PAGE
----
It actually left me with the impossible desire of using those assets in another game, and fill them with actual detail. The idea of truly massive game worlds is of course incredibly fascinating. And of course making them full of worthwhile, engaging content is almost always beyond practical, but still an utopia to pursue.

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    1. To clarify some more, since the comment was already long:

      making a "large" game isn't hard, and Fate uniqueness isn't in that. Think about something like Oblivion. It's not like every rock, tree and blade of grass are placed by hand. You build a terrain generator that follows certain rules and then you touch it up by hand, add more detail and so on. The bulk of the work is automated.

      The same for using spawn lists. You divide maybe by region, place a bunch of spawn points. Once you have good tools and good rules it takes the pretty much the same time to make tiny map as it takes to make one 50 times larger. Size by itself is not something noteworthy. Fate falls in the same case, you have a simple tileset with an handful of features and you can paint with that a world as large as you want.

      But Fate instead is a game much more interesting than that. The depth of its own internal ruleset, the actual complexity of that gameword and the "moving parts", both in and out of combat, is unprecedented and dwarfs every other games of its time, as well as "modern" games.

      It's not "good" game design and lots of those options are too sporadically used and not intuitive most of the time, but the framework was really intricate and had an huge potential. Fate is a game of great ambition and it's that ambition to be worthwhile. The breadth and depth of interaction it offers is itself "epic" and way above everything else.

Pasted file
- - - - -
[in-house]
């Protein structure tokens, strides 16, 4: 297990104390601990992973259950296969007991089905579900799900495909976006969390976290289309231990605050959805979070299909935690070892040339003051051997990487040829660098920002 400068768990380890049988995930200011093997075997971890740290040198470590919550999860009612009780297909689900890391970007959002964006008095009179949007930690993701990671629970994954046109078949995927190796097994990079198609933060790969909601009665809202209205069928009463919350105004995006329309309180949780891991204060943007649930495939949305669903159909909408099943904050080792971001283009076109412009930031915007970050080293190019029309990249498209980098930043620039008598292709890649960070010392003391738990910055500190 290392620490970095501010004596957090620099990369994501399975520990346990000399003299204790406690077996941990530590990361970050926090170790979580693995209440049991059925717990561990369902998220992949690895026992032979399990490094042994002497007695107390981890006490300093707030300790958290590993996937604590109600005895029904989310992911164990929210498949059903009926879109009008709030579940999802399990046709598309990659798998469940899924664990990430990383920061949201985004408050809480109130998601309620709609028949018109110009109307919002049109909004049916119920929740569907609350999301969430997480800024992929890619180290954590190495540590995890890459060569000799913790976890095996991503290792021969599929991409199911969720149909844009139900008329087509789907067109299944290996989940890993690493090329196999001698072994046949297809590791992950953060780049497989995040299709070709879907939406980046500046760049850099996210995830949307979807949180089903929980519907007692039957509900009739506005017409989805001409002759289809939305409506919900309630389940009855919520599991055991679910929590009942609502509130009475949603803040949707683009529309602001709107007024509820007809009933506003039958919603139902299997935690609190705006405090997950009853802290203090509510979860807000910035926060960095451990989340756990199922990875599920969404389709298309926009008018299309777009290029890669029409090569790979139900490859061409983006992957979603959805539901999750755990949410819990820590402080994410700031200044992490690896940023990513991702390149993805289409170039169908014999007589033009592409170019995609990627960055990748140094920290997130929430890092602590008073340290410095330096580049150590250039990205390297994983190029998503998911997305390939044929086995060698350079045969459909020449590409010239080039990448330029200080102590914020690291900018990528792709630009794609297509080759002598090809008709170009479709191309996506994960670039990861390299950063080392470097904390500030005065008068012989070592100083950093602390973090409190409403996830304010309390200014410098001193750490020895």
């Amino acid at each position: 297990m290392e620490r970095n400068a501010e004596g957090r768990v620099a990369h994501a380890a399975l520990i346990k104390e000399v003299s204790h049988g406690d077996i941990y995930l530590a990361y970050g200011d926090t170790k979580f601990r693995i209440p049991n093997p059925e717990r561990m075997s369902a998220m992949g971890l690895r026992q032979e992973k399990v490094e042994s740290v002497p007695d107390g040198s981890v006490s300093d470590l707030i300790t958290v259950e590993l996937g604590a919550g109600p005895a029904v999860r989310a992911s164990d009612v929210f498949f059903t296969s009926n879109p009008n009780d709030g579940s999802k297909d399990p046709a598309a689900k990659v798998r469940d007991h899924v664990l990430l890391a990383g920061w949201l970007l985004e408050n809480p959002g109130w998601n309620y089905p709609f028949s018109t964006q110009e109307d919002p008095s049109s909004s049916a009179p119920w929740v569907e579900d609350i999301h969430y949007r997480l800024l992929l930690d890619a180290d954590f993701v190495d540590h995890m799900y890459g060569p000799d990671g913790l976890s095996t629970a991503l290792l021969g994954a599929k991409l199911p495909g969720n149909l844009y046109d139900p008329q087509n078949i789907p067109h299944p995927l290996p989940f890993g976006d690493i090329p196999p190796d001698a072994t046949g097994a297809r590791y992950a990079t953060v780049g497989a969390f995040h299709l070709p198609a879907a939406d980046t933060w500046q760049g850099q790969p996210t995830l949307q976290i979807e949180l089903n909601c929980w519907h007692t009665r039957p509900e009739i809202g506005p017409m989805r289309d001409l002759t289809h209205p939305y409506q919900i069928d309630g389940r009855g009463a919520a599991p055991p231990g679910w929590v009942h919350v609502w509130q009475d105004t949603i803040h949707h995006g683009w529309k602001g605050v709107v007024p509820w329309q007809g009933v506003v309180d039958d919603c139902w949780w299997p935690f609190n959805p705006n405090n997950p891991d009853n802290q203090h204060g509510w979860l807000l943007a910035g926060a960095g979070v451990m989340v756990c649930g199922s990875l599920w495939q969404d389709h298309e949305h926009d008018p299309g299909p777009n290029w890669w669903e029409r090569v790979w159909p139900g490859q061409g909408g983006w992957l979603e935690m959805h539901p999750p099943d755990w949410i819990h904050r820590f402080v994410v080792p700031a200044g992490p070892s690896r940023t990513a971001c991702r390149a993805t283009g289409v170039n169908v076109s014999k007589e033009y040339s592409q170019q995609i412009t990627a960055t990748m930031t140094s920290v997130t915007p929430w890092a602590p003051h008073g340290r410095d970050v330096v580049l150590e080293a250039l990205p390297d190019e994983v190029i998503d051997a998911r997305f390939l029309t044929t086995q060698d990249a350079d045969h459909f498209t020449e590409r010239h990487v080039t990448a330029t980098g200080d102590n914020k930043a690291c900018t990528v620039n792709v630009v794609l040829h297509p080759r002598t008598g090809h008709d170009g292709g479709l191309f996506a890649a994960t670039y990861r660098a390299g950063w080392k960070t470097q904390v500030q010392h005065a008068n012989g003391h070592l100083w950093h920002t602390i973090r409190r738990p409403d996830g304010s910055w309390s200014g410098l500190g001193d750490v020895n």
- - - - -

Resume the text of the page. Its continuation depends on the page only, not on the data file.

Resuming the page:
Again, it's a very flawed game and in the end it's very frustrating to play. But this doesn't automatically cancel the amount of good stuff that is buried there. There's no game like Fate, and it's not just fluff.

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  7. Not everyone knows what the "Infinity Engine" games are. I'd never even played an rpg before Skyrim and know very little, but I love this blog. Hopefully Chester never conquers whatever compels him to do this.

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  8. one inch puddle the size of an ocean.

    And quit pulling our legs, we all know you put this post up just to get to the letter W.
    :0)
    Finally, this will all be behind us. Sounds like a miserable game, seriously. But god bless your heart for taking it.

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  9. That tremendous map was worth the post.
    Unlike a lot of people around here, I absolutely dig your Fate adventures. Like many of them, I'd never touch the thing with a stick!

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  10. Not just going with 'Vanquished,' eh?

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  11. 1. That top image, paired with that pithy caption? Possibly the most succinctly witty line I've ever seen you write. :D

    2. Your first paragraph reminded me of:

    "Space is big. Really big. You just won't believe how vastly, hugely, mind-bogglingly big it is. I mean, you may think it's a long way down the road to the chemist, but that's just peanuts to space."
    (--Douglas Adams, The Hitchhiker's Guide to the Galaxy)

    3. Very glad to hear you're not letting the final mapping stand in the way of you getting on to better, shorter games! But I can't help but wonder if you'll keep that saved game around, to peck away at a bit here, a bit there; any time you're feeling too stressed or overwhelmed to put any serious brainpower into your next game - yet still could use the comfort of scratching that mapping itch... ;)